Genomic DNA was extracted from cell lines and NPC tissues using a QIA amp DNA Mini Kit following the manufacturer’s instructions (Qiagen, Hilden, Germany). Total RNA was extracted from cell lines and NPC tissues using TRIzol reagent (Invitrogen, Carlsbad, CA, USA). Total DNA and RNA were quantified by gel electrophoresis. Samples were stored at − 80 °C until used.

5-aza-2′-deoxycytidine (Aza) and (trichostatin A) TSA treatments

Aza and TSA treatments were performed as described previously [30, 31]. HNE1 and HONE1 cells were treated with final concentration 10 μmol/l Aza (Sigma-Aldrich, Steinheim, Germany) for 3 days with or without 100 nmol/l TSA (Sigma-Aldrich) for another 24 h.

Semi-quantitative RT-PCR and quantitative real-time PCR (qRT-PCR)

Semi-quantitative RT-PCR was performed with a 10 μl reaction mixture containing 2 μl cDNA using Go-taq (Promega, Madison, WI, USA). β-actin was amplified as the control and 32 cycles for TET1 and target genes. The primer sequences are listed in Table 1. qPCR of TET1 in NPC tissues and cell lines were normalized against β-actin. qRT-PCR was using SYBR® Green PCR Master Mix (Thermo Fisher Scientific, Hong Kong, China) in the HT7500 system (Applied Biosystems).
Table 1

List of primers used in this study

PCR

Primer

Sequence (5′-3′)

Product size (bp)

PCR Cycles

Annealing temperature (°C)

RT-PCR

TET1F

AGGACCAAGTGTTGCTGCTGT

219

32

55

TET1R

ATCACAGCAGTTGGACAGTGG

β-actinF

TCCTGTGGCATCCACGAAACT

315

23

55

β-actinR

GAAGCATTTGCGGTGGACGAT

qRT-PCR

DKK1F

CTGCATGCGTCACGCTATGT

161

 

60

DKK1R

AGGTGGTTCTTCTGGAATAC

DKK2F

ACCCGCTGCAATAATGGAATC

99

60

DKK2R

ATGGTTGCGATCTCTATGCCG

Snail1F

GAGGCGGTGGCAGACTAG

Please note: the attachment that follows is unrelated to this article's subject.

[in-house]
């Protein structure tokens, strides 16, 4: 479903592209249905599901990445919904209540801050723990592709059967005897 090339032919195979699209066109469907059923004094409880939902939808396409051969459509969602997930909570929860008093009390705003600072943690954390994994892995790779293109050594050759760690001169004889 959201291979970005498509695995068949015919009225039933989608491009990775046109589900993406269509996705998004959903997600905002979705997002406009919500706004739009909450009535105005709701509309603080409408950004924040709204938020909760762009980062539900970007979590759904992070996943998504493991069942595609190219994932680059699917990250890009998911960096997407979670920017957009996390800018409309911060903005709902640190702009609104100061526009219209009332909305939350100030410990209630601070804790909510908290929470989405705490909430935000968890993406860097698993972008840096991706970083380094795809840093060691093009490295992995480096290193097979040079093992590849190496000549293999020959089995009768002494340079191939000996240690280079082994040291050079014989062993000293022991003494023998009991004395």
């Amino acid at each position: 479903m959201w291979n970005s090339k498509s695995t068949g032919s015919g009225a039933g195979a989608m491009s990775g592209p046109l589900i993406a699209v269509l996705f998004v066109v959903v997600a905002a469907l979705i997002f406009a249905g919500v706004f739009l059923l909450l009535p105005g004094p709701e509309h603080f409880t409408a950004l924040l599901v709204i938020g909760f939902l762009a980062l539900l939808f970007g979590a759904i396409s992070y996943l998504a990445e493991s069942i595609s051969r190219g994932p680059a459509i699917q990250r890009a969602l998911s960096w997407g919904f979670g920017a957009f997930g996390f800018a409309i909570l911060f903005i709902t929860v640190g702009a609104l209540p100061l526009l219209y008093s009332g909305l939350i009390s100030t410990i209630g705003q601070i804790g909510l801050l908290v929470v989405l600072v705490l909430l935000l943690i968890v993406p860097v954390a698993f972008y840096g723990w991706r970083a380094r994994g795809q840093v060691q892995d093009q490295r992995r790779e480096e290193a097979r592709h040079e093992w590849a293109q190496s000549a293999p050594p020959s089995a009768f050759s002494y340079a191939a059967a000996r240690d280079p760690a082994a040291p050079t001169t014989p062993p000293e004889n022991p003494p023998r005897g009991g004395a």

159

60

Snail1R

GACACATCGGTCAGACCAG

DKK3F

CACCCTCAATGAGATGTTCC

161

60

DKK3R

TGGTCTCATTGTGATAGCTG

DACT1F

CTGGAGGAGAAGTTCTTGGA

161

60

DACT1R

TCCAGGTGCTCTTCAGATGT

DACT2F

AGCCGTGGGGCACATTCTG

173

60

DACT2R

CCAGGTCCTGCCGATACTTG

SFRP1F

ACGAGTTGAAATCTGAGGCCATC

197

60

SFRP1R

ACAGTCAGCCCCATTCTTCAG

SFRP2F

ATCCTGGAGACCAAGAGCAAGAC

142

60

SFRP2R

TGACCAGATAGGGCGCGTTGATG

WNT5BF

AAATGCCACGGCGTCTCG

163

60

WNT5BR

GGGTGAAGCGGCTGTTGA

WNT3F

ACGAGAACTCCCCCAACTTT

170

60

WNT3R

GATGCAGTGGCATTTTTCCT

WNT5AF1

CGGTGTACAACCTGGCTGATG

101

60

WNT5AR1

CACCTTGCGGAAGTCTGCC

WNT7AF

CTGGAACTGCTCTGCACTGGGA

129

60

WNT7AR

GTACAGGCAGCTGTGATGGCGT

WNT7BF

TTTGGCGTCCTCTACGTGAAG

145

60

WNT7BR

CCCCGATCACAATGATGGCA

EcadF

TACACTGCCCAGGAGCCAGA

103

60

EcadR

TGGCACCAGTGTCCGGATTA

NcadF

CGAATGGATGAAAGACCCATCC

174

60

NcadR

GGAGCCACTGCCTTCATAGTCAA

β-actinF1

GTCTTCCCCTCCATCGTG

113

60

β-actinR1

AGGGTGAGGATGCCTCTCTT

MSP

TET1m4

GTCGGTAGGCGTTTTTCGC

173

40

60

TET1m8

CCCAACTCACCGCTAACCG

TET1u4

GAGTTGGTAGGTGTTTTTTGT

175

40

58

TET1u8

CCCAACTCACCACTAACCA

DKK1m1

ATTTTGTAGTCGAATCGGTAC

127

40

60

DKK1m2

CCGAATAACTCCCGCTACG

DKK1u1

TGATTTTGTAGTTGAATTGGTAT

131

40

58

DKK1u2

ACCCAAATAACTCCCACTACA

DKK2m1

AGAGTTAAATCGTCGAGATTTC

146

40

60

DKK2m2

CTAAAAACAATCAAATACGAAACG

DKK2u1

GGAGAGTTAAATTGTTGAGATTTT

149

40

58

DKK2u2

ACTAAAAACAATCAAATACAAAACA

DKK3m3

TTTCGGGTATCGGCGTTGTC

148

40

60

DKK3m4

ACTAAACCGAATTACGCTACG

DKK3u3

GTTTTTTTGGGTATTGGTGTTGTT

135

40

58

DKK3u4

CAACTAAACCAAATTACACTACA

DACT1m3

CGGGATAGTAGTAGTCGGC

118

40

60

DACT1m4

CGCTAAAACTACGACCGCG

DACT1u3

GTTGGGATAGTAGTAGTTGGT

123

40

58

DACT1u4

AAACACTAAAACTACAACCACA

DACT2m3

CGTGTAGATTTCGTTTTTCGC

200

40

60

DACT2m4

CCGAAAATCCGCCCGACG

DACT2u3

TGTGTGTAGATTTTGTTTTTTGT

203

40

58

DACT2u4

CCCCAAAAATCCACCCAACA

SFRP1m1

TGTAGTTTTCGGAGTTAGTGTCGCGC

126

40

60

SFRP1m2

CCTACGATCGAAAACGACGCGAACG

SFRP1u1

GTTTTGTAGTTTTTGGAGTTAGTGTTGTGT

137

40

58

SFRP1u2

CTCAACCTACAATCAAAAACAACACAAACA

SFRP2m1

GGAGTTTTTCGGAGTTGCGC

128

40

60

SFRP2m2

CTCTTCGCTAAATACGACTCG

SFRP2u1

GTTGGAGTTTTTTGGAGTTGTGT

133

40

58

SFRP2u2

CTCTCTTCACTAAATACAACTCA

BGS

TET1BGS1

TTGTTTTTTTATTGTGGATTTTTG

384

40

60

TET1BGS2

AACCCACCCCTAAAACAAC

Chip-PCR

DACT2F

CGTGCAGACCCCGCCCTC

113

 

60

DACT2R

GATCCCGAGCTGTGTCGCG

SFRP2F

TGTCCCGCTTCTCCGCG

98

60

SFRP2R

GAGTTCGAGCTTGTCCCG

Wnt5AF

CTCTCCGTGGAACAGTTGC

136

60

Wnt5AR

GCAGAGCTGGGATGCGC

Bisulfite genomic sequencing and methylation-specific PCR

Bisulfite modification of DNA and methylation-specific PCR (MSP) were performed as previously described [32, 33]. Bisulfite-treated DNA was amplified with primers specific for methylated or non-methylated TET1. For bisulfite genomic sequencing (BGS), bisulfite-treated DNA was amplified using the primers shown in Table 1. The PCR products were cloned into eight to ten randomly chosen colonies using pCR4-Topo vector (Invitrogen Corporation, Carlsbad, CA) and then sequenced.

Construction of plasmids and stable cell lines